Perennial Notes Excerpts
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THE PERENNIAL SEARCH
From time to time, we will be bringing you Perennial Search stories from our archives. This article first appeared in Perennial Notes, Volume IX, No. 4, Fall 1994, but is just as valid today, and particularly pertinent in light of the challenging drought conditions which have prevailed for the past several seasons.
Goldenrod Solidago spp.
In one of life’s romantic twists of fate, I found myself in England a few years ago falling head-over-heels for an American native plant. The plant was goldenrod (Solidago spp.). At Ness Gardens in Cheshire, I encountered a gargantuan border where tall clumps of goldenrod were planted at intervals. Its blossoms gleamed in the September sun and collectively they created a gilded thread that tied the entire bed together. Ornamental grasses, asters, and cardinal flower all provided additional color; however, it was the goldenrod, that autumn fixture of America’s roadsides, which stole the show in this English landscape.
The British have only one Solidago. Nevertheless, they plant goldenrod frequently, while those of us who garden here in the New World, and are blessed with more than eighty different types of goldenrod, seldom allow it past the garden gate. Perhaps goldenrod, like gold bullion, increases in value with scarcity.
Solidago is assigned to the plant family Compositae and possesses the typical ray and disc flowers of the daisies. Its name is derived from the Latin ‘solido’ meaning ‘to strengthen’ or ‘’make whole’. Native Americans and early European settlers used the native goldenrod to cure a wide range of ills. These included headache, stomach spasms, and ulcers. Goldenrod inhabits woodland edges, thickets, fields, and occasionally moist areas. It will bloom in full sun as well as part shade.
From a practical standpoint, many of the native goldenrods are too tall to incorporate into small gardens. Thankfully, plant breeders are providing us with more compact cultivars. Three of these cultivars can be especially recommended.
Dr. Dick Lighty, Director of the Mount Cuba Center for the Study of Piedmont Flora, found Solidago sphacelata "Golden Fleece’ in a North Carolina garden. Its sturdy eighteen-inch stems rise from heart-shaped basal leaves and gracefully arching, yellow flower panicles are produced from the end of August through October. Another goldenrod, Solidago ‘Crown of Rays’, is slightly taller at about twenty-four inches and begins flowering in July. Its inflorescence is more plume-like.
Last year (ed. note. this would have been 1993) Kim Hawks of Niche Gardens began offering a spectacular selection of Solidago rugosa. This plant is rough-leaved goldenrod and it was originally found by Ken Moore at the North Carolina Botanical Garden. This goldenrod’s lacy, radiating bloom spikes inspired the cultivar name ‘Fireworks’.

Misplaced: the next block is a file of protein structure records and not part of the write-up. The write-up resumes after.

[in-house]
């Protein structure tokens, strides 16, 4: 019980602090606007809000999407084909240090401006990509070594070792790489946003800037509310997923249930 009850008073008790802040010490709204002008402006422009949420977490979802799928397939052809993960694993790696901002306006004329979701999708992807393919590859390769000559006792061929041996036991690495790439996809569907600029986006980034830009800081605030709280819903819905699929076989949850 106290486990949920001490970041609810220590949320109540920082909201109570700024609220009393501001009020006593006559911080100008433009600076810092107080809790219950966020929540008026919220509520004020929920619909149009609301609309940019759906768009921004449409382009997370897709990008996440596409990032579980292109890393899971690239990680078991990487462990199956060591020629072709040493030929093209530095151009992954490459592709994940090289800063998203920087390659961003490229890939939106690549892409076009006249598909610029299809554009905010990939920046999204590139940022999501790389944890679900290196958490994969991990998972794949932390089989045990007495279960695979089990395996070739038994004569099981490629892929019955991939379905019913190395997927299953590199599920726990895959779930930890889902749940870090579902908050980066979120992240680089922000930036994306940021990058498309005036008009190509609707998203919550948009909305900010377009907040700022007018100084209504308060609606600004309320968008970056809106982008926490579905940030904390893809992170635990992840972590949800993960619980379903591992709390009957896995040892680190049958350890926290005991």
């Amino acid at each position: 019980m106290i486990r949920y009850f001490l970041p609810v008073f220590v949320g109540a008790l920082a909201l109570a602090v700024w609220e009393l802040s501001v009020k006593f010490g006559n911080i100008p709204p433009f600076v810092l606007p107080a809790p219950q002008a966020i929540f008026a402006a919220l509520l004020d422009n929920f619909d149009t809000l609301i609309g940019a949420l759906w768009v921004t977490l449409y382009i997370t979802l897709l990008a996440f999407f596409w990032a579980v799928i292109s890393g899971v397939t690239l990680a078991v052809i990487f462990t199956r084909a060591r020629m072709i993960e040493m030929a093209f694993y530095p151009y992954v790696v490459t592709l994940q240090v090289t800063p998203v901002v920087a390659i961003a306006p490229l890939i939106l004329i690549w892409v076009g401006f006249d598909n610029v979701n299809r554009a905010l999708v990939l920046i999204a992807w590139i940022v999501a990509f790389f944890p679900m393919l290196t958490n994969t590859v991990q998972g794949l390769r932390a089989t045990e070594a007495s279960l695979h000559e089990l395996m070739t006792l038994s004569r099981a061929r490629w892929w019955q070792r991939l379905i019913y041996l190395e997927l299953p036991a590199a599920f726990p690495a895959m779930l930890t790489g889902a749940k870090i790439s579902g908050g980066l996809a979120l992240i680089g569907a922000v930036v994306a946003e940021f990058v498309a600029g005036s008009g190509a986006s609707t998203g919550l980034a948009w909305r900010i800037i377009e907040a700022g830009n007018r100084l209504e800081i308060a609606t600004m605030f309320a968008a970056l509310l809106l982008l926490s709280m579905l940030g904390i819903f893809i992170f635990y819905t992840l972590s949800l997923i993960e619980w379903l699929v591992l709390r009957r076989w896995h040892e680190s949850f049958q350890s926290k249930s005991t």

For me it blooms just in time for Labor Day. At three-to-four feet it doesn’t overwhelm small gardens and while it leans a little, it does so gracefully. If you plant ‘Fireworks’, expect to hear comments like "I can’t believe it’s a goldenrod!"
Many perennial growers in the Atlanta/Athens area now offer one or more Solidago cultivars. The mature clumps divide easily in early spring and stem cuttings root best in May or June. Seed of native goldenrod species is available through wildflower catalogs, or you can collect seed in the fall. As soon as the tufted seeds ripen on the plant, they can be sown immediately or stored dry in a sealed container in the refrigerator. Sow the wild species of goldenrod rather thickly as germination is often low. I was successful in growing Park’s ‘Golden Baby’ from seed and the plants produced blooms during their second season. This dwarf goldenrod’s only shortcoming is that it blooms in summer rather than fall.
Taking a cue from the seductive border at Ness Gardens, plant goldenrod in combination with purple fall asters, dwarf fountain grass (Pennisetum alopecuroides ‘Hameln’), rosy-domed Joe-Pye weed, or Ironweed (Vernonia spp.). Solidago’s value as a nectar source makes it an excellent addition to the butterfly garden. Additionally, its medicinal heritage would appeal to herb fanciers, and the flowers and leaves also yield a yellow dye that is valued by fiber artists. If harvested before they fully open, the blooms dry nicely for winter arrangements.
Few perennials can boast a longer list of attributes than either native or hybridized goldenrod. Yet, it languishes unappreciated – some would even say unloved – in our hedgerows and ditches. Perhaps autumn is the time to elevate the genus Solidago, especially its newly available cultivars, to a position of status in our affections and in our gardens.
(Paula adds this update 6/9/2001: The Chicago Botanical Garden just completed a five-year trial of 22 Solidagos. In a lengthy report by Richard G. Hawke, Manager of Plant Evaluation Records at the Garden, the best overall rating was given to S. rugosa 'Fireworks'. Other superior plants were Solidago 'Baby Star', S. 'Goldkind' ('Baby Star'), S. rigida, and S. sphacelata 'Golden Fleece'. It should be noted that Chicago is USDA Zone 5b.)
More on Solidago:
"While we often choose our plants for their appearance, the bees make choices based on nectar. A favorite of gardeners, Solidago "Fireworks", does not give off a nectar. The November 2000 issue of American Bee Journal had an article on "Classic American Honey Plants: Goldenrod ". It discussed the following: Sweet-Scented Goldenrod (S.odora), Early Goldenrod (S. Juncea), Canadian Goldenrod (S. Canadensis), goldenrod (S. serotina) and Seaside Goldenrod (S. sempervirens). It mentioned that one author had "praised Bushy Goldenrod (S. graminifolia) as one of the best nectar yielders and a favorite with honeybees."
The photograph is credited to Muriel Weinerman, Photographer at the New York Botanical Garden. Visit their website at http://www.nybg.org.